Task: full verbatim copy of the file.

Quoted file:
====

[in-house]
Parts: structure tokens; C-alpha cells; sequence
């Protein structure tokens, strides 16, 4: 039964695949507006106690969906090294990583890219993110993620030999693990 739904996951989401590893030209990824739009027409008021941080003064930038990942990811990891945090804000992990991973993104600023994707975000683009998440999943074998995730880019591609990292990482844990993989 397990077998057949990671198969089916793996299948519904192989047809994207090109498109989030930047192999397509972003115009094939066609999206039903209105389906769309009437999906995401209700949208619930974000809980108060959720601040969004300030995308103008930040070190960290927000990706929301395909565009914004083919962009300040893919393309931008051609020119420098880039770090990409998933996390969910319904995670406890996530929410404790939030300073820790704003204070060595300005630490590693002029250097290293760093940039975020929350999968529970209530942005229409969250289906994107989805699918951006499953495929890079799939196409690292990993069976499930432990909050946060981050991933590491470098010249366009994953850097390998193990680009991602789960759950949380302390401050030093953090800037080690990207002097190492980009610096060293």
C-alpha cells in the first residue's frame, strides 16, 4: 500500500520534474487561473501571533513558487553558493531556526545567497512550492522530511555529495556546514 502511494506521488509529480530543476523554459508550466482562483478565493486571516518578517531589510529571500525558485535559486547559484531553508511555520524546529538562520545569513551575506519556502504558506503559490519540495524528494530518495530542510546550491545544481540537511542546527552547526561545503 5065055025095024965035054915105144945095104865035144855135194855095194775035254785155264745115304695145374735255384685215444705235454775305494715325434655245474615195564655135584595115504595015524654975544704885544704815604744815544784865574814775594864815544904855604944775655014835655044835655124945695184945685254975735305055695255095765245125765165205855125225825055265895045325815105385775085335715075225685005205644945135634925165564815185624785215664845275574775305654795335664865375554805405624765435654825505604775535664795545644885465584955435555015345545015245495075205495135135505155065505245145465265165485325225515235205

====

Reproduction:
[in-house]
Parts: structure tokens; C-alpha cells; sequence
């Protein structure tokens, strides 16, 4: 039964695949507006106690969906090294990583890219993110993620030999693990 739904996951989401590893030209990824739009027409008021941080003064930038990942990811990891945090804000992990991973993104600023994707975000683009998440999943074998995730880019591609990292990482844990993989 397990077998057949990671198969089916793996299948519904192989047809994207090109498109989030930047192999397509972003115009094939066609999206039903209105389906769309009437999906995401209700949208619930974000809980108060959720601040969004300030995308103008930040070190960290927000990706929301395909565009914004083919962009300040893919393309931008051609020119420098880039770090990409998933996390969910319904995670406890996530929410404790939030300073820790704003204070060595300005630490590693002029250097290293760093940039975020929350999968529970209530942005229409969250289906994107989805699918951006499953495929890079799939196409690292990993069976499930432990909050946060981050991933590491470098010249366009994953850097390998193990680009991602789960759950949380302390401050030093953090800037080690990207002097190492980009610096060293």
C-alpha cells in the first residue's frame, strides 16, 4: 500500500520534474487561473501571533513558487553558493531556526545567497512550492522530511555529495556546514 502511494506521488509529480530543476523554459508550466482562483478565493486571516518578517531589510529571500525558485535559486547559484531553508511555520524546529538562520545569513551575506519556502504558506503559490519540495524528494530518495530542510546550491545544481540537511542546527552547526561545503 5065055025095024965035054915105144945095104865035144855135194855095194775035254785155264745115304695145374735255384685215444705235454775305494715325434655245474615195564655135584595115504595015524654975544704885544704815604744815544784865574814775594864815544904855604944775655014835655044835655124945695184945685254975735305055695255095765245125765165205855125225825055265895045325815105385775085335715075225685005205644945135634925165564815185624785215664845275574775305654795335664865375554805405624765435654825505604775535664795545644885465584955435555015345545015245495075205495135135505155065505245145465265165485325225515235205